Documentation: Devianto (Research Assistant of LPEM FEB UI)
Indonesia and Japan are among two largest maritime democracies and archipelago nations in the world, both taking numerous initiatives to cooperate in a broad range of policy fields. Given the right directions, the two countries are set to be among the largest 5 economies in the world in 2045, the year marking the 100th anniversary of Indonesia’s independence.
The partnership between the Government of Indonesia and the Government of Japan is crucial given economic network of trade and investment between the two countries. In 2018, Japan and Indonesia celebrated their 60th anniversary of diplomatic relations with new enthusiasm towards 2045. One of the commemoration projects, namely ‘Project 2045’, was conducted by publishing a policy report on the global issues aimed to be tackled by the two countries, as well as the directions on cooperation among them.
It is within this context that the seminar “Inspiring the World: An International Cooperation Framework of Two Countries towards 2045” is conducted in Pullman Hotel on Wednesday February 12, 2020. Under the Indonesia-Japan’s 2045 framework, the seminar lays the foundations of a common platform for discussing Indonesia-Japan economic partnership with all relevant stakeholders.
More importantly, Indonesia and Japan cooperation is not exclusively limited to the prosperity of the two nations. They also look at bigger framework of cooperation at the regional framework, as both nations are situated in Pacific Ocean and Indonesia is a member of ASEAN (the Association of Southeast Asian Nations).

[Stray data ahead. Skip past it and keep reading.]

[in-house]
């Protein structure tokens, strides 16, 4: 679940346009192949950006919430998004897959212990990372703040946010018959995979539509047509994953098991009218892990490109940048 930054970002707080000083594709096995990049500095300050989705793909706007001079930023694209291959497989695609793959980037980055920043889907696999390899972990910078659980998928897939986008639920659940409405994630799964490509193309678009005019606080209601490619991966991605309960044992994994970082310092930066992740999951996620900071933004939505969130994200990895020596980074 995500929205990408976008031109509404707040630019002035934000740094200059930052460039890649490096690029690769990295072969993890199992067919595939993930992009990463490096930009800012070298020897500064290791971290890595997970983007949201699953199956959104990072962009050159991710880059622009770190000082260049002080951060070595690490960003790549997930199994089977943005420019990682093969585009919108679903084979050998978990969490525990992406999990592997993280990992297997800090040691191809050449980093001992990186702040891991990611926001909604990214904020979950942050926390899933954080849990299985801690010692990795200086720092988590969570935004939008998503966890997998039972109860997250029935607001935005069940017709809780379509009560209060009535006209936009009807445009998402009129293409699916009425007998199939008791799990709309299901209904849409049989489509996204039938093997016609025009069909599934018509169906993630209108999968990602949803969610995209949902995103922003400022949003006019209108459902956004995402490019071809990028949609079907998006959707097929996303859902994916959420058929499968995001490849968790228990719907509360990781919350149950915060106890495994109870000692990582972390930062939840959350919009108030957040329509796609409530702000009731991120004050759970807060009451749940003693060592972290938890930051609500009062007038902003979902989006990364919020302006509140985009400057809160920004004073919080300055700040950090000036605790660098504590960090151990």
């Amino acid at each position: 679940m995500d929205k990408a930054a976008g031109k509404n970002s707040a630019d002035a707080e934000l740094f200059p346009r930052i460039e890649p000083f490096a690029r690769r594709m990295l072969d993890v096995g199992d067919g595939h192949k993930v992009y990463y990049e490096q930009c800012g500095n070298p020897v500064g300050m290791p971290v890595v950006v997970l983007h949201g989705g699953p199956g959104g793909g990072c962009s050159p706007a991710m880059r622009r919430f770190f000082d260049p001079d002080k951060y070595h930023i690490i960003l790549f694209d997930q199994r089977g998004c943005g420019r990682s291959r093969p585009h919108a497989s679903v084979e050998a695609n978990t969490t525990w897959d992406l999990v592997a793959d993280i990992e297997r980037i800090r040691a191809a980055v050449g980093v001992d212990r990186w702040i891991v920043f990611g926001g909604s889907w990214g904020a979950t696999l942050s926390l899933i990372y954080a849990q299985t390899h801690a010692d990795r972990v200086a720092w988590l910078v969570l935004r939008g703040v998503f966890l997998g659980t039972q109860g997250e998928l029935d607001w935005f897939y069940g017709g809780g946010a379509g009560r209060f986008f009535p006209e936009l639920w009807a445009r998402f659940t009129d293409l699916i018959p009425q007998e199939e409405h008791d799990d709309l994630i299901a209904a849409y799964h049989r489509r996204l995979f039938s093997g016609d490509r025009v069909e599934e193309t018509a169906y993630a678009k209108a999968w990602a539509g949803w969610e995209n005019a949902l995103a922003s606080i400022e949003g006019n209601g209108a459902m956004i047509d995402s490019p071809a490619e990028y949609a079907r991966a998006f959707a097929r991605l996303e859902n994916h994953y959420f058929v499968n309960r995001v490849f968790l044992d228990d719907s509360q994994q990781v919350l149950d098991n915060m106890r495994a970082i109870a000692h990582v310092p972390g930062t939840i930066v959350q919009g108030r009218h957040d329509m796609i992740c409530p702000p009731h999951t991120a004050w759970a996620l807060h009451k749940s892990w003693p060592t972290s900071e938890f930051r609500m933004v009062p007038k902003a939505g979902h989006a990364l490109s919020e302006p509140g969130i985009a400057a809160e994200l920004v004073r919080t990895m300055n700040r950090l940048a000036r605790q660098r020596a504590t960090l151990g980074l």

At the regional level, ASEAN has been playing important role to sustain prosperity, security and stability in Southeast Asia. ASEAN has three pillars of cooperation namely in political security, economic and socio-culture. ASEAN also adopts open-regionalism principle which include Japan as one of partners (i.e. ASEAN-Japan FTA, ASEAN+3, and RCEP. Besides, each member state of ASEAN also has individual cooperation with Japan of which with Indonesia titled Indonesia–Japan Economic Partnership Agreement (IJEPA).
For Indonesia, regional cooperation could also play role in promoting development in various areas, as the country shares borders with various countries, both in Asia and Oceania continents. Until nowadays, the regional economic disparity exists within Indonesia, in which one of the major challenges is the economic development of the Eastern part of Indonesia that shares borders with several Oceanian nations. Hence, it is also important that Indonesia and Japan can share ‘pacific enthusiasm’ in reducing both the economic and social disparity within Indonesia.
Human resource development is also an essential agenda at President Joko Widodo’s 2nd term. Indonesia and Japan have opposite demographic. Indonesia has surplus labors in millennial ages and has a challenge that skills development of middle-educated human resources. On the other hand, Japan has a declining of human resources due to an aging society, while possessing tremendous quality of human capital. Therefore, a good integration between the two countries’ human resources will be key going forward.